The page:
Floating clusters of fire ants are a feat of natural engineering, and some researchers wanted to know just how these ants create such safe, long-lasting rafts out of themselves. The result means they can survive floods in their native South American habitats as well as migrate long distances. [Image of fire-ant raft]
A team led by Nathan Mlot, a doctoral student studying bio-inspired engineering at Georgia Institute of Technology, collected fire ants by roadsides in Atlanta and then filmed and froze the ants when they formed these floating clusters.
Once deposited into water in the lab, a spherical cluster of ants spread outward, like a drop of molasses.
The ants grab onto one another just as they would any surface: Using claws, jaws and adhesive pads on their legs, which secrete an oily fluid that allows them to stick to relatively smooth surfaces, according to Mlot. Once complete, a raft takes on a pancake shape.
An individual ant's hard outer covering, called a cuticle, is hydrophobic, or water-repelling. The cuticle's rough surface allows an ant to trap air against its body when submerged; forming what is called a plastron layer. A massive group of ants, all linked together, has an enhanced water-repellent ability such that the whole group can float while preventing water from penetrating the raft, Mlot said.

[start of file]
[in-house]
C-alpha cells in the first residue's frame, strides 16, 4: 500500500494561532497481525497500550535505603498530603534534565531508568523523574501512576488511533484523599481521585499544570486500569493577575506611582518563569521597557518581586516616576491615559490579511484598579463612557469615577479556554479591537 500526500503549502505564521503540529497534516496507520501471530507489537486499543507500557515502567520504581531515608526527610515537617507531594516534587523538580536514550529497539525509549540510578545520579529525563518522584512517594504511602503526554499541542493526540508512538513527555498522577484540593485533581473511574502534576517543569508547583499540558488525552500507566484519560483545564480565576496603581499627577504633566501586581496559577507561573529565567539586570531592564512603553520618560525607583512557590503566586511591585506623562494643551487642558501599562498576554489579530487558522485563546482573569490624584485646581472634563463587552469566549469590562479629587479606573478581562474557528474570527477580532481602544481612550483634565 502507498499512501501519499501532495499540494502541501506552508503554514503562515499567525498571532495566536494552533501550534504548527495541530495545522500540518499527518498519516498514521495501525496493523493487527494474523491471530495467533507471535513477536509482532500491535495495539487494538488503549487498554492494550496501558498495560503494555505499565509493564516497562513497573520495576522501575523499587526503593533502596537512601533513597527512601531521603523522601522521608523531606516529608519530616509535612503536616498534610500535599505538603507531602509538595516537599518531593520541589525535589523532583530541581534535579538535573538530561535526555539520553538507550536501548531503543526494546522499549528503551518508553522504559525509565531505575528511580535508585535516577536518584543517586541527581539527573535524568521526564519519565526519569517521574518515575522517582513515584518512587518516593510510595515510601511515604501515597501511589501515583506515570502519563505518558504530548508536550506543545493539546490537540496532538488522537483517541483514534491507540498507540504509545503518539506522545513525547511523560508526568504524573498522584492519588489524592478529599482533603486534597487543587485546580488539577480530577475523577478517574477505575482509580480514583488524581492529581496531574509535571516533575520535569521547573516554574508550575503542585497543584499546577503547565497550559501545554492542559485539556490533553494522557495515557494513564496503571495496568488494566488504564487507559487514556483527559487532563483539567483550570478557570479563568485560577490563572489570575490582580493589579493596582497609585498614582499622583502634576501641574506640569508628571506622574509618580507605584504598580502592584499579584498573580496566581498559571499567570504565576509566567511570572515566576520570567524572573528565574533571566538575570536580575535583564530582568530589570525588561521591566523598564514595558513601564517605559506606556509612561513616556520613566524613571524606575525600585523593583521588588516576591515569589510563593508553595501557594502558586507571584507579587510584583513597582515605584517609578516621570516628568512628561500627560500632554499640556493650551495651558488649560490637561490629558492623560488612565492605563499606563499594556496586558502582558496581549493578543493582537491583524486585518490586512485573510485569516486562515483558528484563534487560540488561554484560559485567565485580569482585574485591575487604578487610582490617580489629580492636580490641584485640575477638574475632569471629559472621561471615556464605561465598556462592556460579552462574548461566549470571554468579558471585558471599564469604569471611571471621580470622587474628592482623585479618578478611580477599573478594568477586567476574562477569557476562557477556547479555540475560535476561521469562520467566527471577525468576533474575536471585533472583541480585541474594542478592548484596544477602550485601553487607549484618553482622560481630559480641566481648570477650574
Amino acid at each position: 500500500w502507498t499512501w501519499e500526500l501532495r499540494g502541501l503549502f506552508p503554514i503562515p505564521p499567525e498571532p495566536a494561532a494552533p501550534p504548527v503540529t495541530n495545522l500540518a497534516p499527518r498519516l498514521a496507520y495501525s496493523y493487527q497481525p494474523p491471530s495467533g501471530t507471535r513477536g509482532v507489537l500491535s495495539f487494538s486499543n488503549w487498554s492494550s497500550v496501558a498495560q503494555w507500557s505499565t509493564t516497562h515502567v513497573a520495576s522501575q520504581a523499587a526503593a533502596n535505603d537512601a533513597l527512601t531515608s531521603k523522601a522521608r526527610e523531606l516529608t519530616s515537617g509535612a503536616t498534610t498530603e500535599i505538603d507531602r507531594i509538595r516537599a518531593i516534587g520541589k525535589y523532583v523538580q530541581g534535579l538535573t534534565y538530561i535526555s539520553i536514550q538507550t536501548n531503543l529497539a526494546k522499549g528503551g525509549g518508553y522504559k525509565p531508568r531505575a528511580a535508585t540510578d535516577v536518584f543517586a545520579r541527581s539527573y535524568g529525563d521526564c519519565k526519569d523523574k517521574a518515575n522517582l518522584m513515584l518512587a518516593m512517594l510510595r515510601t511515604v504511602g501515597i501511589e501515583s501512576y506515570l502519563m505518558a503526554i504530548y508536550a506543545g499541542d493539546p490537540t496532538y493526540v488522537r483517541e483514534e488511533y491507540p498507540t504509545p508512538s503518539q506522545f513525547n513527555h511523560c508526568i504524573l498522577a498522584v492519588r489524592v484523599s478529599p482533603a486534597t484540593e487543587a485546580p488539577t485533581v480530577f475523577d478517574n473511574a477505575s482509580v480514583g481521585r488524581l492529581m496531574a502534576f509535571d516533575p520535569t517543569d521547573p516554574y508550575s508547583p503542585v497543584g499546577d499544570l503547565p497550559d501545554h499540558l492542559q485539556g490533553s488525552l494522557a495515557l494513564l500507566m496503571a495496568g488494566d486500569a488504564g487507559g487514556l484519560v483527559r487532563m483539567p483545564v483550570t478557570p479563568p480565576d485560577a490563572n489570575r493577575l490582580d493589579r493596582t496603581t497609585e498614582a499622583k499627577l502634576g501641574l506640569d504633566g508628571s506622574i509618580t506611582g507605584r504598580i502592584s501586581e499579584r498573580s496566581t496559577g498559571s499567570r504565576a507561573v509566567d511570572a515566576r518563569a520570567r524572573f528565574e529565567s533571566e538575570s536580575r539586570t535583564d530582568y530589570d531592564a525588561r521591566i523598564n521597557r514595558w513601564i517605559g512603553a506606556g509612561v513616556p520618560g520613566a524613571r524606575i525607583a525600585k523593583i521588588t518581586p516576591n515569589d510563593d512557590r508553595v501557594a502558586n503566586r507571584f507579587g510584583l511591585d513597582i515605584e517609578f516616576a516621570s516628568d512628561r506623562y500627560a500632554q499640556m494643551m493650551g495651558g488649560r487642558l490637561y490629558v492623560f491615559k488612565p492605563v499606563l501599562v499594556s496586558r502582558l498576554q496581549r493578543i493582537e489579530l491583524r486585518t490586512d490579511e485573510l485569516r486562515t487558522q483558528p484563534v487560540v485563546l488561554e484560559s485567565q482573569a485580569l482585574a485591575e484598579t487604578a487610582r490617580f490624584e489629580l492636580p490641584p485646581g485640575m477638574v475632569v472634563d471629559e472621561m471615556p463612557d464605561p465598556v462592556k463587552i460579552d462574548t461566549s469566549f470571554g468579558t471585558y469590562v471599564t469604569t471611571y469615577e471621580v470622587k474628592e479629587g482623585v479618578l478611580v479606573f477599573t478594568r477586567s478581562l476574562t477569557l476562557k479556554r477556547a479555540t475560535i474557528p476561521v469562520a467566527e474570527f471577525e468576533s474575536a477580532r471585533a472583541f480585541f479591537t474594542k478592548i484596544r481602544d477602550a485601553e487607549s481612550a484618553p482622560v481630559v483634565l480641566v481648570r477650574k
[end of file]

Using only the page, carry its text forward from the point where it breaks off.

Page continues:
Ant rafts appear to benefit from their makers' tiny size, according to the researchers.
"At the scale of millimeters, ants have great strength, high speed and the ability to trap air pockets when submerged, which in turn makes their rafts water repellent," they write in the most recent issue of the journal Proceedings of the National Academy of Sciences. "These abilities will likely vanish at large sizes."
The ant rafts have their own kryptonite, however: soap. It and other surfactants – substances that break up surface tension of the water – wreak havoc with the rafts.
"If you introduce just a small amount of soap to the surface of the water to lower surface tension then the raft will begin to immediately sink," he said. The individual ants lose their plastron layer and can drown within seconds, he said.